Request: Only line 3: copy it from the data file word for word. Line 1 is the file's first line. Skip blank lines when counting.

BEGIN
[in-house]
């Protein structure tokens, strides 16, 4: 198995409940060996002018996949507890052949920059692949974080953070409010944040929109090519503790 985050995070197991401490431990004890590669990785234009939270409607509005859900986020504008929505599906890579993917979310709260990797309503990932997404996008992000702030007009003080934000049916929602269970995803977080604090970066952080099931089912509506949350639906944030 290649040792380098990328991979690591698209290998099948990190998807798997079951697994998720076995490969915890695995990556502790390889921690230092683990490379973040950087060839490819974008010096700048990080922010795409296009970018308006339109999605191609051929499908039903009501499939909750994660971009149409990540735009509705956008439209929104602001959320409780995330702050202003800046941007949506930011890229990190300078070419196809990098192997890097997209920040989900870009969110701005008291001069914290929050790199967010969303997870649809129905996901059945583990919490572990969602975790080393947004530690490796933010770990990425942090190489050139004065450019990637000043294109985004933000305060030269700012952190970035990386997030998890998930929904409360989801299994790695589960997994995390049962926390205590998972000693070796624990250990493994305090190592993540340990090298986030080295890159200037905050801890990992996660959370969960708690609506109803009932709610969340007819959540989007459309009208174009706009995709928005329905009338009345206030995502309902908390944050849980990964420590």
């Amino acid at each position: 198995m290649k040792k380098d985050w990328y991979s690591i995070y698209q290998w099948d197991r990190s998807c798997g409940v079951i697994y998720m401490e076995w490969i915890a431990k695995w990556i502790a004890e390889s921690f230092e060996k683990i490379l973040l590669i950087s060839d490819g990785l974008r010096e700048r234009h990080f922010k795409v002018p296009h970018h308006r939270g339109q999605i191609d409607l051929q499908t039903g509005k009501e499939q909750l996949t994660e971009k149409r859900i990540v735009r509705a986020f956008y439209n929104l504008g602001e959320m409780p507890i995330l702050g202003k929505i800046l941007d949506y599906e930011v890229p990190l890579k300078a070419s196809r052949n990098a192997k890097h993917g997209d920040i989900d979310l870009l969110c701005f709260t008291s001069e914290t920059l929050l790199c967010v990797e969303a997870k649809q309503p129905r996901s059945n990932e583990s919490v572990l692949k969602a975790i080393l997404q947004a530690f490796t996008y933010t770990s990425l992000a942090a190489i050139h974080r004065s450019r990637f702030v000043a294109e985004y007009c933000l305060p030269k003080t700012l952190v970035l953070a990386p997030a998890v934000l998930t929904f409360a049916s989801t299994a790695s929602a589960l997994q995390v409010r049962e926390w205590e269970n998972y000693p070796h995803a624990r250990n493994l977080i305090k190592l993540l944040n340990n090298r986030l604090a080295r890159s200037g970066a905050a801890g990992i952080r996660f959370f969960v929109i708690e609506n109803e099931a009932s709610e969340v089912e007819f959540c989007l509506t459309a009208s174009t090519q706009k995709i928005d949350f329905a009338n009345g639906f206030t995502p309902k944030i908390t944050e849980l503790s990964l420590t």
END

């Amino acid at each position: 198995m290649k040792k380098d985050w990328y991979s690591i995070y698209q290998w099948d197991r990190s998807c798997g409940v079951i697994y998720m401490e076995w490969i915890a431990k695995w990556i502790a004890e390889s921690f230092e060996k683990i490379l973040l590669i950087s060839d490819g990785l974008r010096e700048r234009h990080f922010k795409v002018p296009h970018h308006r939270g339109q999605i191609d409607l051929q499908t039903g509005k009501e499939q909750l996949t994660e971009k149409r859900i990540v735009r509705a986020f956008y439209n929104l504008g602001e959320m409780p507890i995330l702050g202003k929505i800046l941007d949506y599906e930011v890229p990190l890579k300078a070419s196809r052949n990098a192997k890097h993917g997209d920040i989900d979310l870009l969110c701005f709260t008291s001069e914290t920059l929050l790199c967010v990797e969303a997870k649809q309503p129905r996901s059945n990932e583990s919490v572990l692949k969602a975790i080393l997404q947004a530690f490796t996008y933010t770990s990425l992000a942090a190489i050139h974080r004065s450019r990637f702030v000043a294109e985004y007009c933000l305060p030269k003080t700012l952190v970035l953070a990386p997030a998890v934000l998930t929904f409360a049916s989801t299994a790695s929602a589960l997994q995390v409010r049962e926390w205590e269970n998972y000693p070796h995803a624990r250990n493994l977080i305090k190592l993540l944040n340990n090298r986030l604090a080295r890159s200037g970066a905050a801890g990992i952080r996660f959370f969960v929109i708690e609506n109803e099931a009932s709610e969340v089912e007819f959540c989007l509506t459309a009208s174009t090519q706009k995709i928005d949350f329905a009338n009345g639906f206030t995502p309902k944030i908390t944050e849980l503790s990964l420590t």